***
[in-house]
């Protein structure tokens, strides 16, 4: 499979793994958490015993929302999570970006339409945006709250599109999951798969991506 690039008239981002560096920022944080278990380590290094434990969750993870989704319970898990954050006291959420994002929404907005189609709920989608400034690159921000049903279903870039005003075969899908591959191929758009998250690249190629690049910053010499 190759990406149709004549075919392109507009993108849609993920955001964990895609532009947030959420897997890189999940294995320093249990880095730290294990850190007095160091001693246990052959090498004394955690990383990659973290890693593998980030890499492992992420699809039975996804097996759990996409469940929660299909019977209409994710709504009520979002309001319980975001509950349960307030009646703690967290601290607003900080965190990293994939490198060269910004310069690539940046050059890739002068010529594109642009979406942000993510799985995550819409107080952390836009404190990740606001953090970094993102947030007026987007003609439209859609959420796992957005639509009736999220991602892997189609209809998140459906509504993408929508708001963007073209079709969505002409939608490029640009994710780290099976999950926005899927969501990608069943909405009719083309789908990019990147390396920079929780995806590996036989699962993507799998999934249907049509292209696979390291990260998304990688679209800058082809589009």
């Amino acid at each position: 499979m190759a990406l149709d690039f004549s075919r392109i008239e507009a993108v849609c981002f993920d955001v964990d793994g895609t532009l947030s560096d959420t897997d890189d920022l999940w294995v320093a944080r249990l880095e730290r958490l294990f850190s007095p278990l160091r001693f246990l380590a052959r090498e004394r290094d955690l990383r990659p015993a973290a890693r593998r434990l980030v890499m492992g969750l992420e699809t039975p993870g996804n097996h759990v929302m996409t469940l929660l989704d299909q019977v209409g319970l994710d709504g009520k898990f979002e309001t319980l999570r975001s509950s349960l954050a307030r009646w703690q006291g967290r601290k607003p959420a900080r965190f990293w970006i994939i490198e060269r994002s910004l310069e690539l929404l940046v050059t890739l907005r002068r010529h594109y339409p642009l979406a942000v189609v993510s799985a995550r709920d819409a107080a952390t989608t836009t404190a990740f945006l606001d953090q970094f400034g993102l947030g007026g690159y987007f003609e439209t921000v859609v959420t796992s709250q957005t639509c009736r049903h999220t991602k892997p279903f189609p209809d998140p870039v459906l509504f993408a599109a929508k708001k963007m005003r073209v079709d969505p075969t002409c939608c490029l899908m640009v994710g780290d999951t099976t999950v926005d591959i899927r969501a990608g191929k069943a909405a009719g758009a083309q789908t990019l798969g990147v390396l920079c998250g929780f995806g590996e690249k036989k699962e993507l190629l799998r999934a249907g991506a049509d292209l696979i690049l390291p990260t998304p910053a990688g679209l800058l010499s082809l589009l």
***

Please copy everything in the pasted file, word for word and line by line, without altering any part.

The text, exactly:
[in-house]
């Protein structure tokens, strides 16, 4: 499979793994958490015993929302999570970006339409945006709250599109999951798969991506 690039008239981002560096920022944080278990380590290094434990969750993870989704319970898990954050006291959420994002929404907005189609709920989608400034690159921000049903279903870039005003075969899908591959191929758009998250690249190629690049910053010499 190759990406149709004549075919392109507009993108849609993920955001964990895609532009947030959420897997890189999940294995320093249990880095730290294990850190007095160091001693246990052959090498004394955690990383990659973290890693593998980030890499492992992420699809039975996804097996759990996409469940929660299909019977209409994710709504009520979002309001319980975001509950349960307030009646703690967290601290607003900080965190990293994939490198060269910004310069690539940046050059890739002068010529594109642009979406942000993510799985995550819409107080952390836009404190990740606001953090970094993102947030007026987007003609439209859609959420796992957005639509009736999220991602892997189609209809998140459906509504993408929508708001963007073209079709969505002409939608490029640009994710780290099976999950926005899927969501990608069943909405009719083309789908990019990147390396920079929780995806590996036989699962993507799998999934249907049509292209696979390291990260998304990688679209800058082809589009």
């Amino acid at each position: 499979m190759a990406l149709d690039f004549s075919r392109i008239e507009a993108v849609c981002f993920d955001v964990d793994g895609t532009l947030s560096d959420t897997d890189d920022l999940w294995v320093a944080r249990l880095e730290r958490l294990f850190s007095p278990l160091r001693f246990l380590a052959r090498e004394r290094d955690l990383r990659p015993a973290a890693r593998r434990l980030v890499m492992g969750l992420e699809t039975p993870g996804n097996h759990v929302m996409t469940l929660l989704d299909q019977v209409g319970l994710d709504g009520k898990f979002e309001t319980l999570r975001s509950s349960l954050a307030r009646w703690q006291g967290r601290k607003p959420a900080r965190f990293w970006i994939i490198e060269r994002s910004l310069e690539l929404l940046v050059t890739l907005r002068r010529h594109y339409p642009l979406a942000v189609v993510s799985a995550r709920d819409a107080a952390t989608t836009t404190a990740f945006l606001d953090q970094f400034g993102l947030g007026g690159y987007f003609e439209t921000v859609v959420t796992s709250q957005t639509c009736r049903h999220t991602k892997p279903f189609p209809d998140p870039v459906l509504f993408a599109a929508k708001k963007m005003r073209v079709d969505p075969t002409c939608c490029l899908m640009v994710g780290d999951t099976t999950v926005d591959i899927r969501a990608g191929k069943a909405a009719g758009a083309q789908t990019l798969g990147v390396l920079c998250g929780f995806g590996e690249k036989k699962e993507l190629l799998r999934a249907g991506a049509d292209l696979i690049l390291p990260t998304p910053a990688g679209l800058l010499s082809l589009l």